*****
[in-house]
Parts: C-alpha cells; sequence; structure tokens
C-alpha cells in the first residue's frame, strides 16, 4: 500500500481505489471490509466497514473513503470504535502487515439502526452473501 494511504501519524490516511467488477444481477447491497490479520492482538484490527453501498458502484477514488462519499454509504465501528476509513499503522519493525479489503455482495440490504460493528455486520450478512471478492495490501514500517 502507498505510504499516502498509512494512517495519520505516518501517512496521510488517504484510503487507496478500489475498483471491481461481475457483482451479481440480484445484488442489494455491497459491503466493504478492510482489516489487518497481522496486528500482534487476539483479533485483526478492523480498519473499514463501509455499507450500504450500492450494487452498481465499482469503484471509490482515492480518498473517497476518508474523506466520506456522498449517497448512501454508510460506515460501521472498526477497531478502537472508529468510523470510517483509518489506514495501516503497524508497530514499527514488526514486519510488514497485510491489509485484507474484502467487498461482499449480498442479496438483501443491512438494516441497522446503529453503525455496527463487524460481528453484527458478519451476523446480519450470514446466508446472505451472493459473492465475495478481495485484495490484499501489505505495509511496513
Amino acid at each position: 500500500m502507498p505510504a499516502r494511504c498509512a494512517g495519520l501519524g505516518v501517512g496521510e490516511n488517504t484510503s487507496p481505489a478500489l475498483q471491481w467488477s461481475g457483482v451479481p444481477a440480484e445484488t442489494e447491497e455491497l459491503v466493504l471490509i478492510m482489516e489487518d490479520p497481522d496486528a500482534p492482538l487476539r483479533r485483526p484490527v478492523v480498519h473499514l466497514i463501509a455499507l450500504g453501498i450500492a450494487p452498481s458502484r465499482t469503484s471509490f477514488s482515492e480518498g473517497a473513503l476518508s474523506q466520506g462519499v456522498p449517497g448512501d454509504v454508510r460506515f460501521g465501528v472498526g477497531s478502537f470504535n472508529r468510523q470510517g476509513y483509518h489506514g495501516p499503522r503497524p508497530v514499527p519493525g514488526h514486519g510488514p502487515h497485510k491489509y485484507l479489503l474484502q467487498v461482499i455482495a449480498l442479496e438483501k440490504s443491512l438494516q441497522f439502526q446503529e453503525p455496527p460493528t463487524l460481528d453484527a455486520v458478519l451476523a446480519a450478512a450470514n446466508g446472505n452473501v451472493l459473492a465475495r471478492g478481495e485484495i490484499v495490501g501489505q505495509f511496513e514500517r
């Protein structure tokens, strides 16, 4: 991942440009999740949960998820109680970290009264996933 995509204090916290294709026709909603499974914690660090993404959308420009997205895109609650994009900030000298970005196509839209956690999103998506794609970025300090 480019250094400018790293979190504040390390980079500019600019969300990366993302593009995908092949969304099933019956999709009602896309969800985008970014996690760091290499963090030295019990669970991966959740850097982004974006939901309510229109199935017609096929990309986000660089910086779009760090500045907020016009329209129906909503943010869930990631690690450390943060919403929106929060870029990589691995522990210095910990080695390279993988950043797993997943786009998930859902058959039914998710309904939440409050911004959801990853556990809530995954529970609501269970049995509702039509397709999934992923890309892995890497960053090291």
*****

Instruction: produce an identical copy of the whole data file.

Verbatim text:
[in-house]
Parts: C-alpha cells; sequence; structure tokens
C-alpha cells in the first residue's frame, strides 16, 4: 500500500481505489471490509466497514473513503470504535502487515439502526452473501 494511504501519524490516511467488477444481477447491497490479520492482538484490527453501498458502484477514488462519499454509504465501528476509513499503522519493525479489503455482495440490504460493528455486520450478512471478492495490501514500517 502507498505510504499516502498509512494512517495519520505516518501517512496521510488517504484510503487507496478500489475498483471491481461481475457483482451479481440480484445484488442489494455491497459491503466493504478492510482489516489487518497481522496486528500482534487476539483479533485483526478492523480498519473499514463501509455499507450500504450500492450494487452498481465499482469503484471509490482515492480518498473517497476518508474523506466520506456522498449517497448512501454508510460506515460501521472498526477497531478502537472508529468510523470510517483509518489506514495501516503497524508497530514499527514488526514486519510488514497485510491489509485484507474484502467487498461482499449480498442479496438483501443491512438494516441497522446503529453503525455496527463487524460481528453484527458478519451476523446480519450470514446466508446472505451472493459473492465475495478481495485484495490484499501489505505495509511496513
Amino acid at each position: 500500500m502507498p505510504a499516502r494511504c498509512a494512517g495519520l501519524g505516518v501517512g496521510e490516511n488517504t484510503s487507496p481505489a478500489l475498483q471491481w467488477s461481475g457483482v451479481p444481477a440480484e445484488t442489494e447491497e455491497l459491503v466493504l471490509i478492510m482489516e489487518d490479520p497481522d496486528a500482534p492482538l487476539r483479533r485483526p484490527v478492523v480498519h473499514l466497514i463501509a455499507l450500504g453501498i450500492a450494487p452498481s458502484r465499482t469503484s471509490f477514488s482515492e480518498g473517497a473513503l476518508s474523506q466520506g462519499v456522498p449517497g448512501d454509504v454508510r460506515f460501521g465501528v472498526g477497531s478502537f470504535n472508529r468510523q470510517g476509513y483509518h489506514g495501516p499503522r503497524p508497530v514499527p519493525g514488526h514486519g510488514p502487515h497485510k491489509y485484507l479489503l474484502q467487498v461482499i455482495a449480498l442479496e438483501k440490504s443491512l438494516q441497522f439502526q446503529e453503525p455496527p460493528t463487524l460481528d453484527a455486520v458478519l451476523a446480519a450478512a450470514n446466508g446472505n452473501v451472493l459473492a465475495r471478492g478481495e485484495i490484499v495490501g501489505q505495509f511496513e514500517r
């Protein structure tokens, strides 16, 4: 991942440009999740949960998820109680970290009264996933 995509204090916290294709026709909603499974914690660090993404959308420009997205895109609650994009900030000298970005196509839209956690999103998506794609970025300090 480019250094400018790293979190504040390390980079500019600019969300990366993302593009995908092949969304099933019956999709009602896309969800985008970014996690760091290499963090030295019990669970991966959740850097982004974006939901309510229109199935017609096929990309986000660089910086779009760090500045907020016009329209129906909503943010869930990631690690450390943060919403929106929060870029990589691995522990210095910990080695390279993988950043797993997943786009998930859902058959039914998710309904939440409050911004959801990853556990809530995954529970609501269970049995509702039509397709999934992923890309892995890497960053090291």